Think about this – you want to take a vacation 6 months from now that you know is going to cost you $5,000. In 6 months, you get 13 paychecks, which divides to $385 that you would have to put aside per check to have $5,000 for your vacation. You set up an automatic transfer to your savings account of $385 every 2 weeks and you’re already picturing yourself at that resort, with the beautiful beach and drinks with umbrellas in them!

Assess and Reassess

Fast forward 6 months – it’s time to pay up for your trip. You go to the bank to make a withdrawal and the teller, in a hushed tone, regretfully informs you that you don’t have $5,000 in your account.


She goes over your transaction history and it becomes clear what happened. Your bank account was setup so that overdraft from your checking was pulled from your savings. Allow Mr. Kevin Hart to explain the situation…

In order to avoid the situation above, you have to:

  • Create a Compelling Scoreboard
    • People play differently when they keep score
    • You want to beat the goal and derive the satisfaction of winning
    • The Scoreboard must be:
      • Complete
        • It must have all the necessary information about your Lead Measures and Lag Measure
      • Easy to update
        • Could be as simple as a dry erase board or something that looks like a science fair poster
        • The point is updating should take a few minutes and can be done weekly
      • You need to know instantly if you are WINNING or LOSING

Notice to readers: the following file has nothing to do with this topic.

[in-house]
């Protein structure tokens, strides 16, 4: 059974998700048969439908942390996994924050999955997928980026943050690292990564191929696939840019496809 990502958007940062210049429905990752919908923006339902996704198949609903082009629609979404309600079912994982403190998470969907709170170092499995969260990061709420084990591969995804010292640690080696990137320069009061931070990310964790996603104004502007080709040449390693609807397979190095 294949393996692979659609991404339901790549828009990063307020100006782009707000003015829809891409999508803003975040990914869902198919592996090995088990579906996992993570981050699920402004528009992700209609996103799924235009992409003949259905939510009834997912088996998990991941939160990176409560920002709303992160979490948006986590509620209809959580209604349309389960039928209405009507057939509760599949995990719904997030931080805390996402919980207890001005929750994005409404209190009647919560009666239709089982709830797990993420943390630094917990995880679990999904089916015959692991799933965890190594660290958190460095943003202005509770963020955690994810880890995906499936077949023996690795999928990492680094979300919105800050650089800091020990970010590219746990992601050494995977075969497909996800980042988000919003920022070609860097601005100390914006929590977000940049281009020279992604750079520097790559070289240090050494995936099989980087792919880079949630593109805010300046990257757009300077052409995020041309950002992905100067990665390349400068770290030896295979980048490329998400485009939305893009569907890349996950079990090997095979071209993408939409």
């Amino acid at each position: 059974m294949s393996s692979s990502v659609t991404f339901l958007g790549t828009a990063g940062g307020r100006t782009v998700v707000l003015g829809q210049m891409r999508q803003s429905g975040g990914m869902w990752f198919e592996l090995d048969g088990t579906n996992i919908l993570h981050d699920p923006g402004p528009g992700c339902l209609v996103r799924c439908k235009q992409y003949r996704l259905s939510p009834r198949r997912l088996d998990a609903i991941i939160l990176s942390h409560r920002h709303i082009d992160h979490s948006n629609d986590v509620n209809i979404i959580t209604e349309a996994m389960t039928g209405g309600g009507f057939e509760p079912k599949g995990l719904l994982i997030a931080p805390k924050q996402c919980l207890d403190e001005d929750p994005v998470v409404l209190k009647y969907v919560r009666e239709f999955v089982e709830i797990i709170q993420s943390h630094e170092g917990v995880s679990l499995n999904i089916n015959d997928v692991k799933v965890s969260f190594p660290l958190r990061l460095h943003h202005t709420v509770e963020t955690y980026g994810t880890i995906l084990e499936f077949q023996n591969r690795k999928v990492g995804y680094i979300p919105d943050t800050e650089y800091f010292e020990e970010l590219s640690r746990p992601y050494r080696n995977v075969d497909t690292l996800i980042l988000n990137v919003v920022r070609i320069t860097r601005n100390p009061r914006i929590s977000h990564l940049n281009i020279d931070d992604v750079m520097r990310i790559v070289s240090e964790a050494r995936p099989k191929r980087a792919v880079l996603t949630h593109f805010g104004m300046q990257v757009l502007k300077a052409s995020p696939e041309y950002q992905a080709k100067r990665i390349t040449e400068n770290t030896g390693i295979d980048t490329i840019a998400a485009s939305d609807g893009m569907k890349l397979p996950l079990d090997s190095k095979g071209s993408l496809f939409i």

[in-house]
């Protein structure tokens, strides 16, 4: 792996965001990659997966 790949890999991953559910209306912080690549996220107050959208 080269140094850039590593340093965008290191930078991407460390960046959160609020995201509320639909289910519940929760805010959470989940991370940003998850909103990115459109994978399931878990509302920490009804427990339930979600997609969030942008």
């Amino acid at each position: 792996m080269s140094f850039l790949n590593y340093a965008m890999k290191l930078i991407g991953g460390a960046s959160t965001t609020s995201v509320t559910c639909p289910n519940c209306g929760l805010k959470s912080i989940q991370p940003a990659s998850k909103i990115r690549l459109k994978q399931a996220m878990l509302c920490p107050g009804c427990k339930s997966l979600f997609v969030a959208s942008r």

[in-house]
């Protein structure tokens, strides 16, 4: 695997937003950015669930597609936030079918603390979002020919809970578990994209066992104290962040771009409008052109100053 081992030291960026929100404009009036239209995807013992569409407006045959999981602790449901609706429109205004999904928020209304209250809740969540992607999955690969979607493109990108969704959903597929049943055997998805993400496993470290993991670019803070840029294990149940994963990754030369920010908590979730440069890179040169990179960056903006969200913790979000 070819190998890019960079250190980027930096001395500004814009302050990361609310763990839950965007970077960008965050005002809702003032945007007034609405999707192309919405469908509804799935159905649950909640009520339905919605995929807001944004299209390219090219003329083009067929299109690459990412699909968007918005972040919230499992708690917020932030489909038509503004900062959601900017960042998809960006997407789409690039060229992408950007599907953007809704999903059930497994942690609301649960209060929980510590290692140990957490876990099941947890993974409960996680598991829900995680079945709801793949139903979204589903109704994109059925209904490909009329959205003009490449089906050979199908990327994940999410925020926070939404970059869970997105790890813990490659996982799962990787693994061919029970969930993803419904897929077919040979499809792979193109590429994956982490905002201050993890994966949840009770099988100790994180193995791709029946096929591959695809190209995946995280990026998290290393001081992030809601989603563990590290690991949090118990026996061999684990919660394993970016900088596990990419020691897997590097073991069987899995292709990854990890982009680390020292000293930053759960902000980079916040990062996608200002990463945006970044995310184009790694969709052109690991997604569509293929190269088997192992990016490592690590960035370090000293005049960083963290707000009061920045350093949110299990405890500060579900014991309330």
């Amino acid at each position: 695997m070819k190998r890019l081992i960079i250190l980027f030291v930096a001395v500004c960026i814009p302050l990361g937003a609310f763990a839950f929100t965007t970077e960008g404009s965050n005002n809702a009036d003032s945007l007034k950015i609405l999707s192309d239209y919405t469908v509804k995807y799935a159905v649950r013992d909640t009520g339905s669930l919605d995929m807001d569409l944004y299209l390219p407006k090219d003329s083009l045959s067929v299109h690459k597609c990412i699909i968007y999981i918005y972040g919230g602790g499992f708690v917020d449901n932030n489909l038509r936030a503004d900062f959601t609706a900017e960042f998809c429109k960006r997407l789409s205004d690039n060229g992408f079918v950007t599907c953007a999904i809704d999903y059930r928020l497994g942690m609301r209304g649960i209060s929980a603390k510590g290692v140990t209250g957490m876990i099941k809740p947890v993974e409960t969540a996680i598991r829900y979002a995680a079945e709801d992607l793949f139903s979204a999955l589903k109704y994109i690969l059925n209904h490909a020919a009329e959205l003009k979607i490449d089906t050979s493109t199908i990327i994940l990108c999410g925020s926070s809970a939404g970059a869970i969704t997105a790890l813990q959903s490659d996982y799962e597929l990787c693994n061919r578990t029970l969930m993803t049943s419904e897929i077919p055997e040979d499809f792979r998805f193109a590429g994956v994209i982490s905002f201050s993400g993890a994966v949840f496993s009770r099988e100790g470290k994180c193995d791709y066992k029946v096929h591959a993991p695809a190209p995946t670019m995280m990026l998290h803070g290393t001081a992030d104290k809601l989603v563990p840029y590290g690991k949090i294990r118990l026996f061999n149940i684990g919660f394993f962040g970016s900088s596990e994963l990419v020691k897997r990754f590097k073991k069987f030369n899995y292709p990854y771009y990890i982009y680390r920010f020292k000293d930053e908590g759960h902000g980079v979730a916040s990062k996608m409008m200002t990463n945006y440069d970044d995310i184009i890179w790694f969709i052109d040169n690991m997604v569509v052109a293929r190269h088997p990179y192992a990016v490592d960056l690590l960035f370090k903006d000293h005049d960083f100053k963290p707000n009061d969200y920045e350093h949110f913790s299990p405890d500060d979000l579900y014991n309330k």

Are You Winning Or Losing?

Ok, so your team knows their goal (WIG), they know what to do to achieve the goal (Lead Measures) and they are keeping score.

Is that all there is to it?

Well, consider that the name of the program is the FOUR Disciplines of Execution and I’ve only gone over THREE Disciplines so far, that would be a no.

The last Discipline is the one that ties everything together. Discipline 4 is to Create a Cadence of Accountability.

You do this by holding a 15-minute weekly meeting.

This is not a staff meeting – it is called your WIG Meeting.

Only your team’s leaders attend. They are called WIG Team Members.

What happens in the WIG Meeting?

See For Yourself

Essentially, the WIG Meeting has 3 steps:

  • Report on success or failure of your Commitment
    • Each WIG Team Member makes 1 Commitment every week
    • The Commitments are something that will impact a Lead Measure
      • The biggest impact you can make, without trying to do so much that you fail to accomplish your goal
  • Review the Scoreboard
    • Check to see if the team is Winning or Losing
    • See trends and use that information to determine future Commitments
  • Communicate a new Commitment
    • Need to determine a Commitment prior to the meeting
      • It can be adjusted if Scoreboard review merits doing so

Those are the 4 Disciplines of Execution – a framework you can use to help you take just about any plan from strategy to execution.

Check out the video below to give you an overview, with additional resources below.

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Still have questions?

For information about purchasing the 4 Disciplines of Execution for your organization, click the link below.

For a preview of the 4 Disciplines of Execution book, or to purchase, click below.

[The 4 Disciplines of Execution and 4DX, including any of the accompanying methodology, is proprietary to Franklin Covey Co. Please visit for direct access to their program and to purchase. The following story gives a real-life application of 4DX and any referral to the underlying process is merely to provide insight into how it led to Crushing my Hardest Goals!]